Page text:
Sad as it may seem, I believe that most Christians are told by their leaders which part of the theological spectrum they are part of, and generally they don’t understand what it means, nor do they often care very much. Theology has been made to appear to them like an obscure, esoteric branch of philosophy that is beyond their reach and not very relevant to their lives anyway. As long as they dutifully subscribe to the party line then all will be well with their world. If they should question it too persistently then the accusations of backsliding will flow quickly and frighten them back into the loyal fold.
This is not unlike voting for a particular political party for the important reasons that your parents always did so, or ‘everyone’ in your town does, or your favourite TV commentator’s disparaging comments about the other parties are the funniest or wittiest.
It also reminds me of the Middle Ages when, as long as the priest said the magic words of the Mass at one end of the parish church, the whole town could, at the same time, engage in the village market at the other end, and all was well, and God’s wrath was appeased for another day. No-one actually had to take part in the rituals.
The sadnesses in this scenario are immediately obvious to me:
- That leaders who ‘understand’ theology would so easily use it as a means of control and self-agrandisement.
- That the average Christian should think so little of the need to actively engage in the discovery of who is this God they ‘worship’.
Why is it that when the most important thing in all of our lives is the development of intimacy with Jesus, do we think it is OK to delegate this to someone else? And whose kingdom are we leaders really building? Are we for Paul, or Apollos, or Calvin, or Arminius, or Luther, or …, or are we for Jesus?
Yes, theological movements do spring up for often good reasons. However, why are we generally so black and white about them? And why, once born, are such movements so hard to kill again? Was Jesus a Calvinist? Was he a dispensationalist? Was he Reformed? Charismatic? Was he even a Christian? (Now there’s an oxymoron for you!)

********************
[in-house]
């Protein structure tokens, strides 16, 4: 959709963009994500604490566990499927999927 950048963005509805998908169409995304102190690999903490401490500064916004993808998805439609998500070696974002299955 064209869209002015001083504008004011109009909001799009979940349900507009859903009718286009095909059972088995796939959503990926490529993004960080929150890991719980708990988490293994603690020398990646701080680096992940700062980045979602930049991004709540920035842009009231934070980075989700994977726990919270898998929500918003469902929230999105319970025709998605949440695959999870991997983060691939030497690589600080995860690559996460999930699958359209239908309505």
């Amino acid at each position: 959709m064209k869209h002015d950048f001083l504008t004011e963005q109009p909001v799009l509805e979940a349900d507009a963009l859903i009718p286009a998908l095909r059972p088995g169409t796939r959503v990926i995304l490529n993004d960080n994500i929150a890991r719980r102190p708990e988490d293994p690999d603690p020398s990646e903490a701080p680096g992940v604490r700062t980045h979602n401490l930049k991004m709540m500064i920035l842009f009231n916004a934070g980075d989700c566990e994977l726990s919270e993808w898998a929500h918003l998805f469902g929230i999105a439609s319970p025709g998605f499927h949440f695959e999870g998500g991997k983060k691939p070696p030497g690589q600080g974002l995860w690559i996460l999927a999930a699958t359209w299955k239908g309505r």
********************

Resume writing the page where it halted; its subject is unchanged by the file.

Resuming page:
As a Baptist pastor I am almost expected to be of a Reformed doctrinal persuasion. However, the more I learn about what it means to be an intimate follower of Jesus, and one of those favoutites that I’m told my Father God doesn’t have, the more some of the tenets of Calvinism make me extremely uneasy. In particular, their implications for the nature and character of God make me shudder. No, I’m afraid that much I once might have admired about Calvin is long gone the way of many other long cherished doctrines and heroes – into the heresy bucket. If someone said about me some of the things some sincere and well-meaning Reformed theologians say about the nature of their God, I would be very upset – and rightly so!
Of course, bucking the status quo is not without cost. For example, I had been considering becoming an editor for Theopedia. However, when I read the statement of faith I would be expected to sign I could not in all conscience do so. Most of it is fine, but not all. This is rather disappointing, because it is a great project, but I guess I’ll live. At least I won’t be burnt at the stake or put down a hole and pelted with stones!
Lest you also think I am anti-intellectual, or anti-theology, nothing could be more untrue. I love learning, and have invested a large part of myself into theology. I love to teach, and have engaged fully in a career as an academic and researcher, but I am constained at all times to make sure I am teaching life, not death. There are many things in all of the ‘isms’ and ‘ologies’ that cause me disquiet, and even horror at times, so much so that I would rather be known as a follower of Jesus than be mis-recognised as one of what has become known today by the title of ‘Christian’.
I’m sure I will write more about this, here and elsewhere.